Now you have a network device, that forwards traffic between two network segments transparently. But what do the commands in table 1 do exactly? With the first two lines, you bring the two ethernet interfaces eth0 and eth1 up, without assigning an IP address to them. The 0.0.0.0 garantees, thet even if an IP address was assigned at startup, it will be overwritten. In the third line a new device, here a bridge, called br0 is created. Lines 4 and 5 add the two interfaces eth0 and eth1 to our bridge br0. In the last line, we bring our bridge br0 up. Again, we assign no IP address to it.

What is a Bridging Firewall?

A bridging firewall is also often called a transparent firewall and some benefits come with its' design:

  1. Zero configuration. From a networking standpoint, there are virtually no changes. How can this be? Easy, the bridging firewall is plugged in-line with the network it is protecting. This means you can put it between two routers, or a router and a switch. You could even put it in front of a single machine. While it might be placed exactly where it should be if it were acting as a gateway or router, it's not. Remember, it merely moves frames after inspecting them between interfaces. This means that there's no need to make any changes to your existing network. It is completely transparent. No subnetting headaches or configuration updates are required with this device.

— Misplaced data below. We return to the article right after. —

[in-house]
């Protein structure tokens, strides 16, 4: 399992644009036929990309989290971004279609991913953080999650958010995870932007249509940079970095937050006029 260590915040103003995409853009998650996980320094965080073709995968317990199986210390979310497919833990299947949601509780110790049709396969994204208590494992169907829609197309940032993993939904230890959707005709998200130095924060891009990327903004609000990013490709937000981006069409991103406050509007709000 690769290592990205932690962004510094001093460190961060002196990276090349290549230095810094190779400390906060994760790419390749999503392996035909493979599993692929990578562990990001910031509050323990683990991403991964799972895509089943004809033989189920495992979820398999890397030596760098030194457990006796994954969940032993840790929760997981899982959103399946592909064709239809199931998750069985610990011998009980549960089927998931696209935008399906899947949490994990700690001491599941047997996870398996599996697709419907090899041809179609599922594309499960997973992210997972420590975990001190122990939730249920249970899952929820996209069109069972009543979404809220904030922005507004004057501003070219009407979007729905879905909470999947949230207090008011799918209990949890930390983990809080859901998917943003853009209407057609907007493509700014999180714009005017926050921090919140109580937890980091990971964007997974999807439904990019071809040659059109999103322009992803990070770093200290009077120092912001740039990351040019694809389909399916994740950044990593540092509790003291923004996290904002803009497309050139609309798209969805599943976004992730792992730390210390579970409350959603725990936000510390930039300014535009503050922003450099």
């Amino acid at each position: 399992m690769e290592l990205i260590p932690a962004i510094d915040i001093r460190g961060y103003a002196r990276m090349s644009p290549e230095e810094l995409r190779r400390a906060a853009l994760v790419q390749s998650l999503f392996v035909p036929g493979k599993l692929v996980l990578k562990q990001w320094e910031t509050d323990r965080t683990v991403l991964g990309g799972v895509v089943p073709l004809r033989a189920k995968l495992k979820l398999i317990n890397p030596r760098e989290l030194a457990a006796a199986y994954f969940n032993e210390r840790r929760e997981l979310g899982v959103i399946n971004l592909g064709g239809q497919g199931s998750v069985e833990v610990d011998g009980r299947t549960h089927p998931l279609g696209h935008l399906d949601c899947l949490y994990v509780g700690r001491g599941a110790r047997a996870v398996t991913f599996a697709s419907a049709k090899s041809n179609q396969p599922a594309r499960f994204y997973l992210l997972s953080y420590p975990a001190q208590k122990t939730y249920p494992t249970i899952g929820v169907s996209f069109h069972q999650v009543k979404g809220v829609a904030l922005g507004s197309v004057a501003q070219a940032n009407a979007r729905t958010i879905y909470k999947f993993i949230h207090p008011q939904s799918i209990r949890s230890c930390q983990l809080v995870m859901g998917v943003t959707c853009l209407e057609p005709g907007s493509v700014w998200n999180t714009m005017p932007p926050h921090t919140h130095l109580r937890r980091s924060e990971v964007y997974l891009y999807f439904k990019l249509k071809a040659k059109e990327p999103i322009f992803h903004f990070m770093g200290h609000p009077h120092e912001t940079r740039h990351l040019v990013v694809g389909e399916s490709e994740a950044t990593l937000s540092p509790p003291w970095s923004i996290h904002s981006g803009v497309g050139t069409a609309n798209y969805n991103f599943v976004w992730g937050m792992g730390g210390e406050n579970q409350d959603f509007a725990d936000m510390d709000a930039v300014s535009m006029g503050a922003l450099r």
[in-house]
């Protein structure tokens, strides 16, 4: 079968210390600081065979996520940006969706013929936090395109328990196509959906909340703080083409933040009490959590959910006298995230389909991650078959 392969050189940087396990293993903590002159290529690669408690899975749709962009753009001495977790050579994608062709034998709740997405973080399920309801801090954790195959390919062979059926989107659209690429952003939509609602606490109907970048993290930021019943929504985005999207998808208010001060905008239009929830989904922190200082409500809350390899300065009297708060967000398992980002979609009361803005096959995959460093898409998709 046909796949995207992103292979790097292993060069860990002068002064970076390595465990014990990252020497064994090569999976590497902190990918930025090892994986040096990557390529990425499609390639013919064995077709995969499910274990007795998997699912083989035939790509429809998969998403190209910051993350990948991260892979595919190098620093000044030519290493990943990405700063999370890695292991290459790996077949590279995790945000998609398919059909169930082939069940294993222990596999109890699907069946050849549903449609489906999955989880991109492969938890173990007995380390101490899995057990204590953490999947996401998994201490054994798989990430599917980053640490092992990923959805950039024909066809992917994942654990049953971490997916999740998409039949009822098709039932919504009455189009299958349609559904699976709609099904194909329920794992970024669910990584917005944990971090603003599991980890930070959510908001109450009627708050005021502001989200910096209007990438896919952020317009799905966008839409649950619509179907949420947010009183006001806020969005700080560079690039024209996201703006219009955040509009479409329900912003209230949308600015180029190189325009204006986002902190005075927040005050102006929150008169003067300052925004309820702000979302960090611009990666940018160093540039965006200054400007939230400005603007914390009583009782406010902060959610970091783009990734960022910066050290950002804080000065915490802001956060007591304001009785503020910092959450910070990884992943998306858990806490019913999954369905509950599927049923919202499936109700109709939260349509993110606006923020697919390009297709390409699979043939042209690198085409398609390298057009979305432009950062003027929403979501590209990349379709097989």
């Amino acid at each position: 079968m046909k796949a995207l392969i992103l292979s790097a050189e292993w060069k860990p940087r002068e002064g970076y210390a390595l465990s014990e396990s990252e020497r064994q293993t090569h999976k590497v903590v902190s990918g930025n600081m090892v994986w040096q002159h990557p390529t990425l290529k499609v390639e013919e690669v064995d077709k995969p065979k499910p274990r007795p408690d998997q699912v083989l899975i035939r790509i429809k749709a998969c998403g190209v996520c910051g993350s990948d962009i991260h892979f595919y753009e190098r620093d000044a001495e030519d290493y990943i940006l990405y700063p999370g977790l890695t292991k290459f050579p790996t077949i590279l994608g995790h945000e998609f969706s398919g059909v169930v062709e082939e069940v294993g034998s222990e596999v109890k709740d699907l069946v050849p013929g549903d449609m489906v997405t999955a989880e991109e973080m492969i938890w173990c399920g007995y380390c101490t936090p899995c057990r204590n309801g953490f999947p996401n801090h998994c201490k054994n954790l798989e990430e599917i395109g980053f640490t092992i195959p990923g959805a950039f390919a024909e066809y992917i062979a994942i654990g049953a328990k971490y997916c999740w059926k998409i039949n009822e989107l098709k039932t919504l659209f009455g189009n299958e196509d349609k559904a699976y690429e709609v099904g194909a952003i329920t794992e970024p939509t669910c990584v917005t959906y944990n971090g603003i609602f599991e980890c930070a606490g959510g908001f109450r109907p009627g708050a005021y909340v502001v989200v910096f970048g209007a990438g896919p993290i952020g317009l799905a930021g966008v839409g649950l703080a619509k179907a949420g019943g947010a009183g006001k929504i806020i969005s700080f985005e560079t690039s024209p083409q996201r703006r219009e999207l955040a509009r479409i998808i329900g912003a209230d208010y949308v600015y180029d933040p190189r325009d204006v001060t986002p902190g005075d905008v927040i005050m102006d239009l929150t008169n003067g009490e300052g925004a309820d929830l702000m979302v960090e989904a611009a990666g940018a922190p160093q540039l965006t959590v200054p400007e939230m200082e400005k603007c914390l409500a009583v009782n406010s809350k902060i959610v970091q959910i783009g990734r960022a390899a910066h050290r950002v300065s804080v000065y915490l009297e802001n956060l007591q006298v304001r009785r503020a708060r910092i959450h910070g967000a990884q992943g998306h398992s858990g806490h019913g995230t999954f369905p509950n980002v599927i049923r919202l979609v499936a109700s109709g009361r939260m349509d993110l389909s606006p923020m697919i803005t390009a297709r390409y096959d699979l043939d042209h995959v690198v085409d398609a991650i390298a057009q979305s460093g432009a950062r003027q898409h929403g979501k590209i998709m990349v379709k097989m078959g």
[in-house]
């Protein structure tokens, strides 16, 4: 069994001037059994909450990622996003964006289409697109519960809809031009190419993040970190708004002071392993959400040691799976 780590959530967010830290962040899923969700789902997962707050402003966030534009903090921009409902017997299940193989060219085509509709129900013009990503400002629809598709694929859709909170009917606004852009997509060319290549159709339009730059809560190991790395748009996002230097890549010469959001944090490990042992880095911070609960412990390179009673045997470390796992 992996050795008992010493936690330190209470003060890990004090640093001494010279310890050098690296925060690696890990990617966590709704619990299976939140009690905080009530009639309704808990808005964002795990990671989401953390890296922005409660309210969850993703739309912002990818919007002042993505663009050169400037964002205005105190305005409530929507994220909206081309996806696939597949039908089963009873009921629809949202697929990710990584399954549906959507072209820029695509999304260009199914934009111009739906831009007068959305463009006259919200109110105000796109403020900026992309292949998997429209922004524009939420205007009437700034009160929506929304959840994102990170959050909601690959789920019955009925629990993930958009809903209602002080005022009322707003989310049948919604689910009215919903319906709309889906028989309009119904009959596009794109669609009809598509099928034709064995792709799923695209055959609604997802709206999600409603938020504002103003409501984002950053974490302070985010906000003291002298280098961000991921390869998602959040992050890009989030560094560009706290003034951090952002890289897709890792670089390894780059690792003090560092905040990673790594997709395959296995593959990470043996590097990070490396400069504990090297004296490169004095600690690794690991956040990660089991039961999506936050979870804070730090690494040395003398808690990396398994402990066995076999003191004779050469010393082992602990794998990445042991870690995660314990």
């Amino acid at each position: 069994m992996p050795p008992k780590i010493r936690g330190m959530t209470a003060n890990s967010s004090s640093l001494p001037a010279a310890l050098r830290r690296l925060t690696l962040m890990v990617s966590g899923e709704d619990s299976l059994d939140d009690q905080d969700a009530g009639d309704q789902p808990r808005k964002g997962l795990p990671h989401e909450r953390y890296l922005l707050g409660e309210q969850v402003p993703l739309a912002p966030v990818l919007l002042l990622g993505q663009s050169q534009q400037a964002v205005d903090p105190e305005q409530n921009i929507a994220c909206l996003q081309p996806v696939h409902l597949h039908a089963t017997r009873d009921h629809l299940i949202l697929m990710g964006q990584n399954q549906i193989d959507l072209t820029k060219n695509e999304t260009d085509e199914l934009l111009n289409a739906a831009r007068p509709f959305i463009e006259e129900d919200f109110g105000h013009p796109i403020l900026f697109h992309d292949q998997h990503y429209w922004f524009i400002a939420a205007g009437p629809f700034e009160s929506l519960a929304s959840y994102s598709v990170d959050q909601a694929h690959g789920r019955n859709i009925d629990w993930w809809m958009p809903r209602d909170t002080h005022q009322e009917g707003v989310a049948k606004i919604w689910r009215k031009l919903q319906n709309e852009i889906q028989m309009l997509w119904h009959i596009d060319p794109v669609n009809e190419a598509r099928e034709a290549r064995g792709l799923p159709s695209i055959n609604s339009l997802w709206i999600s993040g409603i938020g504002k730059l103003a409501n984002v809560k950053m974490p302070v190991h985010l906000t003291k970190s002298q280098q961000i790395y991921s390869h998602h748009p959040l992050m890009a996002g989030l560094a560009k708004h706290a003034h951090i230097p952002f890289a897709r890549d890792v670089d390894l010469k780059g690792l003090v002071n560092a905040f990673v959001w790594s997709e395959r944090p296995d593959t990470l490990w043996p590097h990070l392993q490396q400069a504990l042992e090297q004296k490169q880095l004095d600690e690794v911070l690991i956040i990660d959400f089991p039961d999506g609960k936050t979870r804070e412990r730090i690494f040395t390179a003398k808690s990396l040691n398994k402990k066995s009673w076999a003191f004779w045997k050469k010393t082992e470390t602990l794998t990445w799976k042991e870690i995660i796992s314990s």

2. Performance. Because they are simpler devices, there's less processing overhead. This cost cutting either boosts the capabilities of the machines or allows for deeper examination of the data.
  3. Stealth. A key aspect of this device is the fact that it operates at layer 2 of the OSI model. This means the network interfaces have no IP addresses. Such a feature carries more weight than merely ease of configuration. Without an IP address, this device is unreachable and invisible to the outside world. If it cannot be reached, how can anyone attack it? No network probes, denial of service floods or firewalking on this machine. Your attackers won't even know it's in place, silently inspecting everything they send.

The are two possibilities to realize a bridging firewall: with ebtables or with iptables. In ebtables the focus is more on OSI layer 2-3, where in iptables it is more on ISO layer 3-4. Ebtables might be more suitable in scenarios, where the bridge connects two network segments within one subnet, where iptables might be more suitable where the bridge is placed before a router that connects the subnet to another net.